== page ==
Published last year, The Arsonist - A Mind on Fire by Australian author Chloe Hooper is the non fiction account of the Black Saturday fires in the Latrobe Valley in Gippsland. Hooper shines her spotlight on the deliberately lit Churchill fires that killed 10 people and destroyed 150 homes in February 2009.

Hooper investigates the fire and provides insight into the victims and survivors and their community. She covers the search for the arsonist and the identification and subsequent arrest of a suspect.

Investigators immediately noticed Brendan Sokaluk's behaviour was unusual. A former CFA volunteer, Sokaluk seemed slow to understand questions and his answers were incredibly simplistic. It was initially feared Sokaluk was acting in order to mislead Police, however it was later determined he was mildly autistic and intellectually disabled.

Sokaluk's trial is covered in great detail while Hooper also delves into his upbringing and background. Sokaluk claims he accidentally started the fire and didn't mean to hurt anyone but the truth isn't clear.

Brendan Sokaluk was ultimately found guilty and sentenced to 17 years and 9 months for his crime, making him Victoria's worst mass killer. There was no sense of justice or jubilation in the sentencing of the bad guy here and instead I just felt an overall sadness for the entire situation; particularly for the victims and survivors.

The Arsonist by Chloe Hooper is recommended reading for those interested in the nature of bushfires in Australia and the toll arsonists inflict when they intentionally set fires in rural areas. Unfortunately this is happening again right now.

My Rating:
★ ★

21 December 2019

2019 Historical Fiction Reading Challenge Completed

It's been another successful reading year for me and historical fiction has constituted 20% of my overall reading. Thankfully I wasn't in any danger of failing to complete the 2019 Historical Fiction Reading Challenge this year, unlike other years.

Hosted as always by Amy at Passages to the Past, I had to read 10 historical fiction novels to complete the Renaissance Reader level of the challenge and did so with ease.

Here's what I read for the challenge:

1. The Familiars by Stacey Halls ⭑⭑⭑⭑⭑
2. Claude & Camille by Stephanie Cowell ⭑⭑
3. The Binding by Bridget Collins ⭑⭑⭑⭑⭑
4. Anna of Kleve - Queen of Secrets by Alison Weir ⭑⭑⭑⭑⭑
5. The Forgotten Letters of Esther Durrant by Kayte Nunn ⭑⭑⭑⭑
6. Wakenhyrst by Michelle Paver ⭑⭑⭑⭑⭑
7. The Butterfly Room by Lucinda Riley ⭑⭑⭑
8. The Blue Rose by Kate Forsyth ⭑⭑⭑⭑
9. Tidelands by Philippa Gregory ⭑⭑⭑⭑
10. The Warlow Experiment by Alix Nathan ⭑⭑⭑⭑
11. The Doll Factory by Elizabeth Macneal ⭑⭑⭑⭑⭑
12. Bone China by Laura Purcell ⭑⭑⭑⭑⭑
13. The Lost Ones by Anita Frank ⭑⭑⭑⭑
14. Dressing the Dearloves by Kelly Doust ⭑⭑⭑⭑
15. Things In Jars by Jess Kidd ⭑⭑⭑⭑

You can see from the star ratings that I had an enjoyable historical fiction reading year, which isn't too surprising given it's my favourite genre.

Have you read any of the books above?
2019 Historical Fiction Reading Challenge
Carpe Librum!


19 December 2019

Review: The Dumb House by John Burnside

The Dumb House by John Burnside book cover
I wanted to read another classic before the year ends and this time I picked up The Dumb House by John Burnside. A Vintage Classic published in 1997, this is a very dark poetic novel I've been looking forward to reading for years.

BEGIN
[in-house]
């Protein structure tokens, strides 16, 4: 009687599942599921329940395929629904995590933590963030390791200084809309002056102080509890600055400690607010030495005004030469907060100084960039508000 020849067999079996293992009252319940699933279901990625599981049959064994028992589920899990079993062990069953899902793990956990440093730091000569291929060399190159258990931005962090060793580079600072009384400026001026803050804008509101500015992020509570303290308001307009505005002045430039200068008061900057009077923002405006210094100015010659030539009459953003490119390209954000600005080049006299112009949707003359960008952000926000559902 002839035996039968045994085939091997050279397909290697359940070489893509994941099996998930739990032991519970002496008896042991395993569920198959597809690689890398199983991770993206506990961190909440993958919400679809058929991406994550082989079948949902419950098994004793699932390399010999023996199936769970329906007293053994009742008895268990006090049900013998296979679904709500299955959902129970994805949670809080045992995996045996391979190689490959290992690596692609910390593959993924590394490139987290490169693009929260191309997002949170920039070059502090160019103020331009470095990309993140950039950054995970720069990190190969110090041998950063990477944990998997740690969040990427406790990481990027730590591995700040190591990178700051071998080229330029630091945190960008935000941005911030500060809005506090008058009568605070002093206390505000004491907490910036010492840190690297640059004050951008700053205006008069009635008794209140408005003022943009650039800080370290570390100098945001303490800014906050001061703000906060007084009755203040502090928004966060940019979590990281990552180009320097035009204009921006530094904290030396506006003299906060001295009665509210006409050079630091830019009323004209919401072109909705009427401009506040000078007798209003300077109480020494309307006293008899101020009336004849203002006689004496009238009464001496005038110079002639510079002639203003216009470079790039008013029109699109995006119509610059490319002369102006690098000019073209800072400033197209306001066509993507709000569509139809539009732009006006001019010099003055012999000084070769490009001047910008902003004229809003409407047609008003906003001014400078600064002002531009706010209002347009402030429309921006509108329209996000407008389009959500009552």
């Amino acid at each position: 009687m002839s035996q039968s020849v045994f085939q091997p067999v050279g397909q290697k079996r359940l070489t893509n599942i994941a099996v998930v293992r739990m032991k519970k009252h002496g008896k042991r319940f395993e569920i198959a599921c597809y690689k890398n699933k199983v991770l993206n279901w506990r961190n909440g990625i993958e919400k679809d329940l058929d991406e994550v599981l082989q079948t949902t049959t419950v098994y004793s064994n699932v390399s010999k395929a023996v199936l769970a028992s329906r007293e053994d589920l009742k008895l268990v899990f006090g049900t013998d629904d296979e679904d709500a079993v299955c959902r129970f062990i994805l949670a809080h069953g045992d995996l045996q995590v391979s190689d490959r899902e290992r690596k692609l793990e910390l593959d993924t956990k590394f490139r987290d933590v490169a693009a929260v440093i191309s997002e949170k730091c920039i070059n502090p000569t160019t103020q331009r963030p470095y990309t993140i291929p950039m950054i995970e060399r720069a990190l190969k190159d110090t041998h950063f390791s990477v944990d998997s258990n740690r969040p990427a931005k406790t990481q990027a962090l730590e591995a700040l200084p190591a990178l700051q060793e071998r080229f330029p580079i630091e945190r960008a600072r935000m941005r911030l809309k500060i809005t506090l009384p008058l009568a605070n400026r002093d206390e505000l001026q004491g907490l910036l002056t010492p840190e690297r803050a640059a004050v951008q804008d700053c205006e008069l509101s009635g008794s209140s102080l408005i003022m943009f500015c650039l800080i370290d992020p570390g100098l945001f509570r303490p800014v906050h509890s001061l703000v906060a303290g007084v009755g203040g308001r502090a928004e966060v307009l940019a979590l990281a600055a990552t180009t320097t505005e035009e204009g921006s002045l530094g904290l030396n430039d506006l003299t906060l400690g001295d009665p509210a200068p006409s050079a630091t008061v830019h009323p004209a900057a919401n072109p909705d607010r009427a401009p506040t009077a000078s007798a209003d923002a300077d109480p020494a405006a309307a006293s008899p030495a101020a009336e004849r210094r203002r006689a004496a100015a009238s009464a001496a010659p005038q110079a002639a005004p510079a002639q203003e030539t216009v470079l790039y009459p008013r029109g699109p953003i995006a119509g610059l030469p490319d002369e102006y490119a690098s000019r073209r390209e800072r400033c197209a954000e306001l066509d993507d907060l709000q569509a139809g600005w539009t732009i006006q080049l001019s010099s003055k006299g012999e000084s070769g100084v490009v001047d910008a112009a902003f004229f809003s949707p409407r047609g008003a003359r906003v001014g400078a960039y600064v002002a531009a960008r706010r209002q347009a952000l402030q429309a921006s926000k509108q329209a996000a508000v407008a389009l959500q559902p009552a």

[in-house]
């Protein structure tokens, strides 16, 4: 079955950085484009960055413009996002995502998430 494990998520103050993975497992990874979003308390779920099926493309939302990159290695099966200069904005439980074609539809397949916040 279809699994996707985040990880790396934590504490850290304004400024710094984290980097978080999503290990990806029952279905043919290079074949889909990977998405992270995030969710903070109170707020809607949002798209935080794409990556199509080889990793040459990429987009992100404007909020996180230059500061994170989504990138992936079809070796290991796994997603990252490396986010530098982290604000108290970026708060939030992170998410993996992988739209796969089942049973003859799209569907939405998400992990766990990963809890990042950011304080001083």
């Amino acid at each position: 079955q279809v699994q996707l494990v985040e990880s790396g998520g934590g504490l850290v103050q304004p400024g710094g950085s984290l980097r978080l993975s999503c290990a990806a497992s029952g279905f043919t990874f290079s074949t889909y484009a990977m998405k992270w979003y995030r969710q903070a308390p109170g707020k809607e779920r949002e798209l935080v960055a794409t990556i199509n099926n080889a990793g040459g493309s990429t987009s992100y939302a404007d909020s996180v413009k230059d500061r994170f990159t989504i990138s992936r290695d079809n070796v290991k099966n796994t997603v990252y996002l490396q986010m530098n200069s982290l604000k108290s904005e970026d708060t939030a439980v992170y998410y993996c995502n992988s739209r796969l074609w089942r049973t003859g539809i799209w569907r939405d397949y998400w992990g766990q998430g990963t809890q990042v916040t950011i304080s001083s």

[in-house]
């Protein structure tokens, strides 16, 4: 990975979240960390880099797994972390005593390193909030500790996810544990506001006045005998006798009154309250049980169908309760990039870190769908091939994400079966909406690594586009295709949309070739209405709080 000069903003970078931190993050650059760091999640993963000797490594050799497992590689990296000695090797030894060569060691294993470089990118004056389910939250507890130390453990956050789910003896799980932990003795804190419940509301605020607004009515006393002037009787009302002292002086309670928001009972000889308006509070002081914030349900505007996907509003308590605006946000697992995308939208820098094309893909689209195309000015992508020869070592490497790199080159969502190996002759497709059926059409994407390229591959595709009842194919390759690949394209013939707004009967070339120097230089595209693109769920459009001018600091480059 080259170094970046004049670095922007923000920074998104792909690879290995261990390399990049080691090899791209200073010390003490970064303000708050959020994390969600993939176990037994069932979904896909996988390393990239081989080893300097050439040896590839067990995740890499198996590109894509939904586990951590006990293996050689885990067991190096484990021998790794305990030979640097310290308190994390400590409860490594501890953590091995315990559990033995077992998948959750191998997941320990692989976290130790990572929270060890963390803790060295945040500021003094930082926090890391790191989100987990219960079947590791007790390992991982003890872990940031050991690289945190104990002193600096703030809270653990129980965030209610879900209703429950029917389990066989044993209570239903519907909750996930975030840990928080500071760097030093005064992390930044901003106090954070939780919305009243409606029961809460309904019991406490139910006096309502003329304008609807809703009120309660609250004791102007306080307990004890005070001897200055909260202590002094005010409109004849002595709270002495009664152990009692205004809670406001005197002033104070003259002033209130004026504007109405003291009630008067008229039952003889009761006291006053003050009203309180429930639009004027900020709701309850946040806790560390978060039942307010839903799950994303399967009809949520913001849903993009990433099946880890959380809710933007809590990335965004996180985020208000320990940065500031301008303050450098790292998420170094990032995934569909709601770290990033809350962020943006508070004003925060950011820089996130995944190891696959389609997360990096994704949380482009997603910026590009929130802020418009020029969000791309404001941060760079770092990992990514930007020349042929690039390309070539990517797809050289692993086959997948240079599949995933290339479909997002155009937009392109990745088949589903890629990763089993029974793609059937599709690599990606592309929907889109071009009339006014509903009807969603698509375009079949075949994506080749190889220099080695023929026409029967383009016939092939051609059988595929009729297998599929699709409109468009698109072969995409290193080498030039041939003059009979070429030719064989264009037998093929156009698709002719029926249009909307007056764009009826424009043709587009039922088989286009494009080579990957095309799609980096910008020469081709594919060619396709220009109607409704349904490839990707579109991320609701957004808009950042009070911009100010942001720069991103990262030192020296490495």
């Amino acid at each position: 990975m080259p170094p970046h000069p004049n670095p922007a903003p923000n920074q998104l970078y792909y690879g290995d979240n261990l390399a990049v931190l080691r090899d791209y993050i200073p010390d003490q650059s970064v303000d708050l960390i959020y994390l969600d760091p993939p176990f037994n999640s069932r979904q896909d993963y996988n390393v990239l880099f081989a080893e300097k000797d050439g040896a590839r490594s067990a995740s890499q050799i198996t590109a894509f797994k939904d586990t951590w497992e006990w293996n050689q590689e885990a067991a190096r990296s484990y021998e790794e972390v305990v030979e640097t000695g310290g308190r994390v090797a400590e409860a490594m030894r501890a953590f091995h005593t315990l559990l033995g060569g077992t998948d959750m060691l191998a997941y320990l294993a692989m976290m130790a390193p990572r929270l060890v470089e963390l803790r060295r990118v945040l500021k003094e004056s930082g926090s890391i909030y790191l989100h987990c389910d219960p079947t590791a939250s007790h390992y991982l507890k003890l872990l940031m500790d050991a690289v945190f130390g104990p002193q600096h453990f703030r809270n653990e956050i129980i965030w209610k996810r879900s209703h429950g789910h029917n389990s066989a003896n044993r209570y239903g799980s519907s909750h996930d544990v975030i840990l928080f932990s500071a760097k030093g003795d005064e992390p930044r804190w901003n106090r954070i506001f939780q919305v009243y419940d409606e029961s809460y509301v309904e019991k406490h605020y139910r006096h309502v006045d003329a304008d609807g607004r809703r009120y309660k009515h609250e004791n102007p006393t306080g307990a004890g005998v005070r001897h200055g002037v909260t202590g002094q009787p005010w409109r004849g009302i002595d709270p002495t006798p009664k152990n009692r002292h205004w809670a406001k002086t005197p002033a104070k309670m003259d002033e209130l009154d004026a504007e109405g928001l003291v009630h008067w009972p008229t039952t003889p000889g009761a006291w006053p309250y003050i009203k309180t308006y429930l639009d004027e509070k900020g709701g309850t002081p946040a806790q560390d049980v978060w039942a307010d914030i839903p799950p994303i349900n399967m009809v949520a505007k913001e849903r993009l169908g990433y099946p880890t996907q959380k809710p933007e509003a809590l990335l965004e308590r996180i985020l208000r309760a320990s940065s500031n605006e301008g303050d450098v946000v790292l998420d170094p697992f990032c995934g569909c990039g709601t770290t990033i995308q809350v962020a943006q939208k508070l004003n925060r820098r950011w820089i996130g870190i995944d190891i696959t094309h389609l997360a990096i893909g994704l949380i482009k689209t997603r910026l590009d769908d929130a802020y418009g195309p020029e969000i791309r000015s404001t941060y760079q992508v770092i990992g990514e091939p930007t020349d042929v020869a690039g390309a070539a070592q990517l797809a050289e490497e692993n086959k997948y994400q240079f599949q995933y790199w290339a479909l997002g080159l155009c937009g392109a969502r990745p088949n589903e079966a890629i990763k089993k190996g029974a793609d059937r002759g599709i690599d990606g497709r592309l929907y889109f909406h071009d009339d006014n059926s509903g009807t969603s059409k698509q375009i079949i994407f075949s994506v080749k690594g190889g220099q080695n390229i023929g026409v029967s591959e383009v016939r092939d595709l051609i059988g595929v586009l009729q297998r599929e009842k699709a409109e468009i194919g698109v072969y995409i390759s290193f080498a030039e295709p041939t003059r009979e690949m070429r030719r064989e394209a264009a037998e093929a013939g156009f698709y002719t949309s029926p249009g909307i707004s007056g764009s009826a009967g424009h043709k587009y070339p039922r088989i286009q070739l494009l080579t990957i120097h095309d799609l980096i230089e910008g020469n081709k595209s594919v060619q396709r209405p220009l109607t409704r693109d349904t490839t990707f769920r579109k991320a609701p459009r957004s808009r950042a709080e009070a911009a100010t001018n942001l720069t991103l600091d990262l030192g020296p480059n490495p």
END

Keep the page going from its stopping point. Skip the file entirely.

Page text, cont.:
Told in the first person by our reclusive and strange bachelor Luke, this is a short novel about his search for proof of the living soul. Luke has concluded that communication is the basis for the soul, and wonders whether children raised without language will have the means to develop thoughts. Furthermore, if a person has no language to form coherent thoughts, do they have a soul?

The premise of the book is an experiment whereby Luke raises children without ever exposing them to language. Keeping them in isolation and constantly observing their behaviour, our protagonist is on alert for any evidence of a newly developed language or means of communication.

I thought the book would focus on the experiment and the results, but just as in The Warlow Experiment by Alix Nathan, the storyline deviated from the experiment. We learn about Luke's unusual upbringing and his odd relationship with his mother in addition to his depraved activities with women he is attracted to.

Luke is a despicable and deranged man and while I've always been interested in reading from the perspective of the 'bad guy' so I can find out what makes them tick (e.g. You by Caroline Kepnes and Hangman by Jack Heath), on this occasion I felt like I needed to wash my hands each time I set this book down.

It really is a grubby little book full of beautiful poetic writing with a very dark and twisted core at its centre. I really don't know how it became a Vintage Classic, other than the fact it explores the ideals of what makes us human, the makeup and location of the soul and the importance of language and communication within society.

There's no doubt these philosophical ideas are worthy of examination, I just wish I'd explored them from a better vantage point. There was no redeeming conclusion to the novel either, just the hinted continuance evident in The Choke by Sofie Laguna. Life goes on.

My apologies to anyone who has heard me rave about this book or seen it on my TBR and added it to theirs. Not recommended.

Carpe Librum!


My Rating:
★ ★ ★ ★

17 December 2019

Non Fiction November 2019 Wrap-Up

The Non Fiction November 2019 challenge was to read more non fiction than I usually would in a month and I definitely succeeded. However it did come as a bit of a shock when I realised that each of the books I read for the challenge had the word dead or death in the title. Whoops! Here's how my reading went for the challenge.

Necropolis: London and Its Dead by Catharine Arnold ⭐⭐⭐
The author tackles the fascinating history of London burials from pre-historic and medieval times to the present day and if you enjoy history, anthropology, urban development, changing attitudes to death and mourning or learning about the macabre, this is for you. A personal message from the author on Twitter was a nice touch after I published the review.

The Royal Art of Poison: Fatal Cosmetics, Deadly Medicines and Murder Most Foul by Eleanor Herman ⭐⭐⭐⭐